Bringing Bush and Business Together
Asilia’s 12 years at the forefront of human development and wildlife conservation
When Asilia officially launched in 2004 the future was bright, but just how bright was not fully perceived. This is ourstory.
Between corporate banking jobs Jeroen Harderwijk and his wife, Jane, returned to Africa in 2002 to spend time in her native land, Tanzania. The goal of this three month sabbatical was to see family and friends and to set up a non-governmental organization to service education in the country’s rural areas. Kamitei Foundation was formed and continues to this day to fill this niche.
The start of something new
During this time Jeroen realized that his skills could be put to good use in East Africa where development was really needed and so he quit banking and applied his energy towards empowering this corner of the continent. Based in Arusha the obvious vehicle for this dream was tourism.In 2003 Jeroen asked Bas Hochstenbach, a consultant with McKinsey & Co. and a contact from his banking days, to join him in Arusha.Between them, they formulated a business plan for the fantastic owner-run tourism businesses they were exposed to, businesses that occupied great locations but were struggling financially.
“These companies were run by committed conservationists and humanists with a great safari knowledge and spirit. People such as Damian & Justin Bell, Naftal Ole Kirimbai, Alan Earnshaw, Bill Winter, James Robertson and Helen Horlin. We added the commercial ingredient to make the businesses financially sustainable,” says Harderwijk.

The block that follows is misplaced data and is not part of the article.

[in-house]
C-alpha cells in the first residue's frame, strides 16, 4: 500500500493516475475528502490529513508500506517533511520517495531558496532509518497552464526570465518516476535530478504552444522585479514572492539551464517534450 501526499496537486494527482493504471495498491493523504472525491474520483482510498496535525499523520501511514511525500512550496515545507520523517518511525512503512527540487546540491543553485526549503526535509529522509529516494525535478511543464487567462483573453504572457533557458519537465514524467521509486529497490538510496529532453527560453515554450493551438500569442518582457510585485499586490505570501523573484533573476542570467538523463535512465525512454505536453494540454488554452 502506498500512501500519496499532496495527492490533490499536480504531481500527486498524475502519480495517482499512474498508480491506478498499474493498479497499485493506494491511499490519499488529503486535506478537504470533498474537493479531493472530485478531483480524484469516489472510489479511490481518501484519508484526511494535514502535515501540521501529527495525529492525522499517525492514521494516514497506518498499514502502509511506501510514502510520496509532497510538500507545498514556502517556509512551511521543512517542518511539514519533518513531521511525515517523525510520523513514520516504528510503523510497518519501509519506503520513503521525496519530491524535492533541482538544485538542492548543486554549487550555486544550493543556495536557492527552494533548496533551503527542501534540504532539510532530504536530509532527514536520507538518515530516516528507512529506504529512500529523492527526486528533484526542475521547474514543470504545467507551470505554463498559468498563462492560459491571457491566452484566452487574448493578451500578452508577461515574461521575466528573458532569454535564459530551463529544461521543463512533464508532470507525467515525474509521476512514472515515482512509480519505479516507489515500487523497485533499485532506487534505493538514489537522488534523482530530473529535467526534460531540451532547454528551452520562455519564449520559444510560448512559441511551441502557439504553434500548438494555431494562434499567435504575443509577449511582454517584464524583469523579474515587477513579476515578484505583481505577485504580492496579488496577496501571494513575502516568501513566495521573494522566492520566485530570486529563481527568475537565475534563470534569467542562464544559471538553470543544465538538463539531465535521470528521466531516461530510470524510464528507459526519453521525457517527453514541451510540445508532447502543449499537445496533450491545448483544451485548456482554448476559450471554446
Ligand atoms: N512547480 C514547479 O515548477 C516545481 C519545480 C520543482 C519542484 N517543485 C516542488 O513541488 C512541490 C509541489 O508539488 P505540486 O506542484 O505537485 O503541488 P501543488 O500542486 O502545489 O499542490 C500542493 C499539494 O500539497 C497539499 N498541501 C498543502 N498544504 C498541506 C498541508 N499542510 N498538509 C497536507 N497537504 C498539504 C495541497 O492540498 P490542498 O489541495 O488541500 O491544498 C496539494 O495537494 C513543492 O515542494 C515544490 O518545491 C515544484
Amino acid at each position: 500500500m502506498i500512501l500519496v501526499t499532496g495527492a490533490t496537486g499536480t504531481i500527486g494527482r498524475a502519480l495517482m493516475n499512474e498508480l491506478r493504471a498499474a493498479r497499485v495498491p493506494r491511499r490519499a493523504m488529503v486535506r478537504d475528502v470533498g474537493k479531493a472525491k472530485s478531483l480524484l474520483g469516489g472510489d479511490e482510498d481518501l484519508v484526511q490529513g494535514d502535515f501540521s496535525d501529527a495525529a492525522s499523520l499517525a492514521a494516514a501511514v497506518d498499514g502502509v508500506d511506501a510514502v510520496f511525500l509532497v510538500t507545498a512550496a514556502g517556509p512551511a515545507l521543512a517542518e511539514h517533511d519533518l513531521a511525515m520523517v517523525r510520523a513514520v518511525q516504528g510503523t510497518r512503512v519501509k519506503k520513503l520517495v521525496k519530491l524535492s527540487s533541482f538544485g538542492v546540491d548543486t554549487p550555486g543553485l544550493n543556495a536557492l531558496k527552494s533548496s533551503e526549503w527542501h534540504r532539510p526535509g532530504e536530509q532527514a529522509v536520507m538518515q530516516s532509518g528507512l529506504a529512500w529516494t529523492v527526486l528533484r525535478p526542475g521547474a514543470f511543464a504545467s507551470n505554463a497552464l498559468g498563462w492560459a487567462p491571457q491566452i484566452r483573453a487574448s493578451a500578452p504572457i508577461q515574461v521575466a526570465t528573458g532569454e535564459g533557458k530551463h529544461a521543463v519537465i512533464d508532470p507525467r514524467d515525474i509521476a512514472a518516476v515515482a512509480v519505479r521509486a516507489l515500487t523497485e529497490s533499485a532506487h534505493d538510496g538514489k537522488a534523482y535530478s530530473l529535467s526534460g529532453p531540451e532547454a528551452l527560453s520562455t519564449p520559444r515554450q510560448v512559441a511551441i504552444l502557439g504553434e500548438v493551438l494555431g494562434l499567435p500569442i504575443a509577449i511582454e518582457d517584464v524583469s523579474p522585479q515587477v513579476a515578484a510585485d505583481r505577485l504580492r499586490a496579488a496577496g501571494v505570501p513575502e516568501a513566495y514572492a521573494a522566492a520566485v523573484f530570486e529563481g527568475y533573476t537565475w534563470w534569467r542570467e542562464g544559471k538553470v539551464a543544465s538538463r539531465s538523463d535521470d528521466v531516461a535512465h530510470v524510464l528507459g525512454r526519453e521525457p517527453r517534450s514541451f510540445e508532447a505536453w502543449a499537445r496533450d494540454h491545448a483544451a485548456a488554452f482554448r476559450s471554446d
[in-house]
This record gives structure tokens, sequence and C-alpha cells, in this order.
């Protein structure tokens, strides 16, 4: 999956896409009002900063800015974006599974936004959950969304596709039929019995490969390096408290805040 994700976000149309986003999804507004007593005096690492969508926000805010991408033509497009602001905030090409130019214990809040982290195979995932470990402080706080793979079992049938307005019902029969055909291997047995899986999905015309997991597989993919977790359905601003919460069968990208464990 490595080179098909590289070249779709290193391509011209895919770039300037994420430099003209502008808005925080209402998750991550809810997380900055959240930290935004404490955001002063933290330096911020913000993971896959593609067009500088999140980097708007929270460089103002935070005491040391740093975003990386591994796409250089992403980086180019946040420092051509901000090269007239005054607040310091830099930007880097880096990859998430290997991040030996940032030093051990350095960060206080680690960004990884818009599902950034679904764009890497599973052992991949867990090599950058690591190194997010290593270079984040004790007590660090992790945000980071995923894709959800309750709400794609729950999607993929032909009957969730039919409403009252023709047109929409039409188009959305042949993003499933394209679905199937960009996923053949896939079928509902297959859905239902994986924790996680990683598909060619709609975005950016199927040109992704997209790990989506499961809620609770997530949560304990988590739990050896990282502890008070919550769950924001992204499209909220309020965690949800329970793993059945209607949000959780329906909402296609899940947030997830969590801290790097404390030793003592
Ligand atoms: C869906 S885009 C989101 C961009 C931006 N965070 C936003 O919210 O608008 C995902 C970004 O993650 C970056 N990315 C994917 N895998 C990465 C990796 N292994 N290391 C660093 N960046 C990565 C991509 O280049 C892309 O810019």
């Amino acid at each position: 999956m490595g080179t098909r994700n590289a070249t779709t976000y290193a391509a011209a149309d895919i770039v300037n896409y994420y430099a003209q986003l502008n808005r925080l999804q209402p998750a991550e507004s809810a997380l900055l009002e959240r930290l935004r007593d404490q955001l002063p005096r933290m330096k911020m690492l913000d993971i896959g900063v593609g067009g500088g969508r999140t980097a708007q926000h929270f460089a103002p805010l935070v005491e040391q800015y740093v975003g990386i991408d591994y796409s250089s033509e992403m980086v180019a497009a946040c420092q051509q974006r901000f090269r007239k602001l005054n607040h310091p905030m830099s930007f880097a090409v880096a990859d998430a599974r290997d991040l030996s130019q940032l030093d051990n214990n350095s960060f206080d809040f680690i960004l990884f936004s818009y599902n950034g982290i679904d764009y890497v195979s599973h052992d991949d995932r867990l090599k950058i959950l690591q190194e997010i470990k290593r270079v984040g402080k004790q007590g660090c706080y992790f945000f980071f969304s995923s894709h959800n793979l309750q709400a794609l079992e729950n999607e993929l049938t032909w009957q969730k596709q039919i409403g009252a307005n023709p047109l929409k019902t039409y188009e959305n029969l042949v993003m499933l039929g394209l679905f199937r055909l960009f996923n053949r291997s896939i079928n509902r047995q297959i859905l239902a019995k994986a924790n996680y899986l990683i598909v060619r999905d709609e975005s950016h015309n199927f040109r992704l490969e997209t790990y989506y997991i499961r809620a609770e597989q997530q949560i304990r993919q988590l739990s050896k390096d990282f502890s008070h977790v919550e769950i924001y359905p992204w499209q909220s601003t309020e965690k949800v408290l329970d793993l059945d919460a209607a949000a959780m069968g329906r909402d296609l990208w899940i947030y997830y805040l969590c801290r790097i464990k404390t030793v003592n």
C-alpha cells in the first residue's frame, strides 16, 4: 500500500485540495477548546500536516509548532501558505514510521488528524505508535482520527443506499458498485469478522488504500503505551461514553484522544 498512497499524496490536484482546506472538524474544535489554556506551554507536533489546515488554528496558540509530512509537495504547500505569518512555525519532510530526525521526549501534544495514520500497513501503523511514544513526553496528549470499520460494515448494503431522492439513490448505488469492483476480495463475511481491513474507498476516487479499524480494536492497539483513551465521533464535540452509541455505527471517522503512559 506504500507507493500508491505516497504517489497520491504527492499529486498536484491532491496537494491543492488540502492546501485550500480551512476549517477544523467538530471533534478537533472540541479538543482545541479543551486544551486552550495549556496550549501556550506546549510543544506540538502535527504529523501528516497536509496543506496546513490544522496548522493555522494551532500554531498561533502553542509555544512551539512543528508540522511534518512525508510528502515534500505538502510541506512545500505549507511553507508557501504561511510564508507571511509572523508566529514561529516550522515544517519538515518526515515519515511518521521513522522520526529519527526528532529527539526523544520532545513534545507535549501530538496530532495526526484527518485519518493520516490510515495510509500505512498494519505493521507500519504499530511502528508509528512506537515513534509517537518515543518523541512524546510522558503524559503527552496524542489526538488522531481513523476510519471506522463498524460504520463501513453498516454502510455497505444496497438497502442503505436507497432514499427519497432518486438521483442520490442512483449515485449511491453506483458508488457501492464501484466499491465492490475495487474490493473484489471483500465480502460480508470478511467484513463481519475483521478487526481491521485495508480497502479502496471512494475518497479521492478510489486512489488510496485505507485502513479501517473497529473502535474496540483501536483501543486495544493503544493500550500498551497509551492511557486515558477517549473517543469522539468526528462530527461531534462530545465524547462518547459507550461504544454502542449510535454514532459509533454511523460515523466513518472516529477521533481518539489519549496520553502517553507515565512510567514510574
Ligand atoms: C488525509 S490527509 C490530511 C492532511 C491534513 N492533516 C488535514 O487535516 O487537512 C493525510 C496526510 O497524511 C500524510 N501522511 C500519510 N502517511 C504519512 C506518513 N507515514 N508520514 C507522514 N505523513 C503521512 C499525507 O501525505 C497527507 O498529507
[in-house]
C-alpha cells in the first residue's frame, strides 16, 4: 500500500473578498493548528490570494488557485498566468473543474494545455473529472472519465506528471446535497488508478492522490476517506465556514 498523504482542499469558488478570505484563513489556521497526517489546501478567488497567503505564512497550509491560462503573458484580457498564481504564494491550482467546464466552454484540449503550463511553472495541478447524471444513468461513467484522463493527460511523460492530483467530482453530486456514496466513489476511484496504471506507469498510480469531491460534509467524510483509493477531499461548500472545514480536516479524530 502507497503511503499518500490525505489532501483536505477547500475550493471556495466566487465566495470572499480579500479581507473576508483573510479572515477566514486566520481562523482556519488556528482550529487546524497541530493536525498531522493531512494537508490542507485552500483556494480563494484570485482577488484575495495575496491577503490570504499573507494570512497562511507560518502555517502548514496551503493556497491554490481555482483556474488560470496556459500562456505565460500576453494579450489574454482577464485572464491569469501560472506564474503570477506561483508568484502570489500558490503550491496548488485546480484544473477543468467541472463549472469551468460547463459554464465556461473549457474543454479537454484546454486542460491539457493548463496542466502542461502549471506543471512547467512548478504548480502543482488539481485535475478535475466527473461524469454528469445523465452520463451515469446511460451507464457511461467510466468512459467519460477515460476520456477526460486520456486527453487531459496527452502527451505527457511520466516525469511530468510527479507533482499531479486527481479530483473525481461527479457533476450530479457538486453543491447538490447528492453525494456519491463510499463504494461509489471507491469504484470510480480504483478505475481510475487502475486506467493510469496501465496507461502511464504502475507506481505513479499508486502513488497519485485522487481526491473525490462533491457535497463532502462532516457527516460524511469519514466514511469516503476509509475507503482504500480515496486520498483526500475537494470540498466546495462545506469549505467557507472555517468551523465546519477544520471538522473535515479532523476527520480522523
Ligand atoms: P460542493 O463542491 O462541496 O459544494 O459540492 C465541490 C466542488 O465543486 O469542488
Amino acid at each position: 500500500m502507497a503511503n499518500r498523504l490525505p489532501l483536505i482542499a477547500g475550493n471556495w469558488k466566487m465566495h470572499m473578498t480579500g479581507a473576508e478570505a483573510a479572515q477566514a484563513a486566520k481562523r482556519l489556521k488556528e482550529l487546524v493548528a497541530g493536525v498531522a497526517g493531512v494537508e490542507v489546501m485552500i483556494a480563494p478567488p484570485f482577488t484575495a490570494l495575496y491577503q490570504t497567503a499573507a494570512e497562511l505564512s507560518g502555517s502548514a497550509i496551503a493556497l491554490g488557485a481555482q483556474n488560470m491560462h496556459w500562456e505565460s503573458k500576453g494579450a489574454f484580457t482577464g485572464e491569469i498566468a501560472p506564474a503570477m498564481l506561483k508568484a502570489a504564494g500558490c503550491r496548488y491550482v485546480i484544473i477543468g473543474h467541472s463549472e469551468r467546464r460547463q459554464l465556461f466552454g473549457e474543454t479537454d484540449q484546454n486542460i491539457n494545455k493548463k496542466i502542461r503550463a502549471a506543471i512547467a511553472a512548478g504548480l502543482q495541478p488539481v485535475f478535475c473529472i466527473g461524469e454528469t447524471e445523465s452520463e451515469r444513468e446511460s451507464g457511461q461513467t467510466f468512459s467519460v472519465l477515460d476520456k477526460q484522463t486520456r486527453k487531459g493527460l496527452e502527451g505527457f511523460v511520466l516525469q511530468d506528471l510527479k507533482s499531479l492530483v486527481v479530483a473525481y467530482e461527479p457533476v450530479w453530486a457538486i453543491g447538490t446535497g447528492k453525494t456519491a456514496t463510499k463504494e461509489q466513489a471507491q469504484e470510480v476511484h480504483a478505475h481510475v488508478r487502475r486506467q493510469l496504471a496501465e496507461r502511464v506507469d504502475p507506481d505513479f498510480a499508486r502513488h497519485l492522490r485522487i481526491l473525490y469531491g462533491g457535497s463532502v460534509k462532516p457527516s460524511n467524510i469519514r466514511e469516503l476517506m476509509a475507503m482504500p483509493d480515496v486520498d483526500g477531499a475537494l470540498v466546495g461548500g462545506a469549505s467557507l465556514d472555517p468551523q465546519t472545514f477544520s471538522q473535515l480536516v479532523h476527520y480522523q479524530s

The merger needed a name and so Asilia (meaning genuine, authentic in Swahili) was born.Oliver’s Camp, Matemwe and the mobile safari company, Sokwe, were the first owner-run players to join.
Damian Bell, founder of Sokwe and a director of Asilia, explains the reasoning behind the merger.
“Sokwe had access to the best camping spots that were being eyed by competitors as permanent campsites. It was a matter of time before these exquisite locations were leased on a permanent basis. The other shareholders of Sokwe weren’t interested in going permanent and so the decision was made to merge with people who were. Sokwe provided the existing leases and good links with the government and other stakeholders. Bas and Jeroen provided the fresh blood, the fire, to take the company to the next level.”
Settling into the Serengeti
June 2005 saw the establishment of Sayari Campin the northern Serengeti as a semi-permanent camp, in an area that hadn’t had any tourism players for 10 years and was overrun by bushmeat poachers.
“The turnaround of this area involved lengthy consultation and communication with the communities on the edge of the park,” says Harderwijk. “It gave us a reputation for inclusive collaboration which stood us in good stead when we applied for other pioneering areas such as Rubondo and the Namiri area, where a similar situation occurs.”
In 2010 another union between safari and commercial know-how occurred when Gerard Beaton and Jackson Ole Looseyia of Rekero Camp in the Masai Mara Game Reserve joined the growing Asilia tribe.